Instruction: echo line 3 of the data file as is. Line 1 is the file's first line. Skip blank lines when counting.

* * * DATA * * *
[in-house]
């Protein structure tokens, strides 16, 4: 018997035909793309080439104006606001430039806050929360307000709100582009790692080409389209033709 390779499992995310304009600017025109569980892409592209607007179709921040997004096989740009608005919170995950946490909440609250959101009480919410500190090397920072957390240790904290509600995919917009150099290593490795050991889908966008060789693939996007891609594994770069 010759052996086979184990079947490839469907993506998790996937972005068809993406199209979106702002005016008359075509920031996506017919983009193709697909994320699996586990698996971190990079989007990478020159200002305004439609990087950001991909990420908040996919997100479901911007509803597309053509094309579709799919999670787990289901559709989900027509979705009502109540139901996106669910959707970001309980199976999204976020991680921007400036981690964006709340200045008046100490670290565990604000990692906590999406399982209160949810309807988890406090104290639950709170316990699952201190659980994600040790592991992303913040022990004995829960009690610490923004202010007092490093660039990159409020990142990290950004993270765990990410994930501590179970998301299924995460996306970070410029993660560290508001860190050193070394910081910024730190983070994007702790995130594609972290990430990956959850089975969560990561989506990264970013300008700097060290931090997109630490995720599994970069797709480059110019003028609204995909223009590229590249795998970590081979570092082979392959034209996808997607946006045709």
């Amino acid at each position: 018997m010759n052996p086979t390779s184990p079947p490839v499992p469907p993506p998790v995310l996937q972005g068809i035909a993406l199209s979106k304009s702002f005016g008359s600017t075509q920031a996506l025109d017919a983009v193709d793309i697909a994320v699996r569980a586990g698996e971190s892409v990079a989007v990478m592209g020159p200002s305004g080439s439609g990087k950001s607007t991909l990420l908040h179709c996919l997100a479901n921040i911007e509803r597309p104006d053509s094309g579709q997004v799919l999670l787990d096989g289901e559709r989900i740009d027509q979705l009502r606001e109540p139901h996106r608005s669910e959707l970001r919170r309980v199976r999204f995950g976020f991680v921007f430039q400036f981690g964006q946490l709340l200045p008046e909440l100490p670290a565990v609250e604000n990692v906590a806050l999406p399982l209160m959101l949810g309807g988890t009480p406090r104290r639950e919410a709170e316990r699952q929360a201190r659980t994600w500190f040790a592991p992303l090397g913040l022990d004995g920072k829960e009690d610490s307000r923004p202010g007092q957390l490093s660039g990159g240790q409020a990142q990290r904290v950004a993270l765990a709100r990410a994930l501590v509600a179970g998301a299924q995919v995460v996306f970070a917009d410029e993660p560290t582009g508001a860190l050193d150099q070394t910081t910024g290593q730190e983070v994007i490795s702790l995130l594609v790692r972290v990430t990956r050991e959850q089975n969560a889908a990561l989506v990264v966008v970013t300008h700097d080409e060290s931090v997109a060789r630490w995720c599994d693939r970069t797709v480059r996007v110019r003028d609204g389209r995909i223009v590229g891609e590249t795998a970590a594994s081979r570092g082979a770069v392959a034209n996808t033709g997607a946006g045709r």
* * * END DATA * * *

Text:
């Amino acid at each position: 018997m010759n052996p086979t390779s184990p079947p490839v499992p469907p993506p998790v995310l996937q972005g068809i035909a993406l199209s979106k304009s702002f005016g008359s600017t075509q920031a996506l025109d017919a983009v193709d793309i697909a994320v699996r569980a586990g698996e971190s892409v990079a989007v990478m592209g020159p200002s305004g080439s439609g990087k950001s607007t991909l990420l908040h179709c996919l997100a479901n921040i911007e509803r597309p104006d053509s094309g579709q997004v799919l999670l787990d096989g289901e559709r989900i740009d027509q979705l009502r606001e109540p139901h996106r608005s669910e959707l970001r919170r309980v199976r999204f995950g976020f991680v921007f430039q400036f981690g964006q946490l709340l200045p008046e909440l100490p670290a565990v609250e604000n990692v906590a806050l999406p399982l209160m959101l949810g309807g988890t009480p406090r104290r639950e919410a709170e316990r699952q929360a201190r659980t994600w500190f040790a592991p992303l090397g913040l022990d004995g920072k829960e009690d610490s307000r923004p202010g007092q957390l490093s660039g990159g240790q409020a990142q990290r904290v950004a993270l765990a709100r990410a994930l501590v509600a179970g998301a299924q995919v995460v996306f970070a917009d410029e993660p560290t582009g508001a860190l050193d150099q070394t910081t910024g290593q730190e983070v994007i490795s702790l995130l594609v790692r972290v990430t990956r050991e959850q089975n969560a889908a990561l989506v990264v966008v970013t300008h700097d080409e060290s931090v997109a060789r630490w995720c599994d693939r970069t797709v480059r996007v110019r003028d609204g389209r995909i223009v590229g891609e590249t795998a970590a594994s081979r570092g082979a770069v392959a034209n996808t033709g997607a946006g045709r």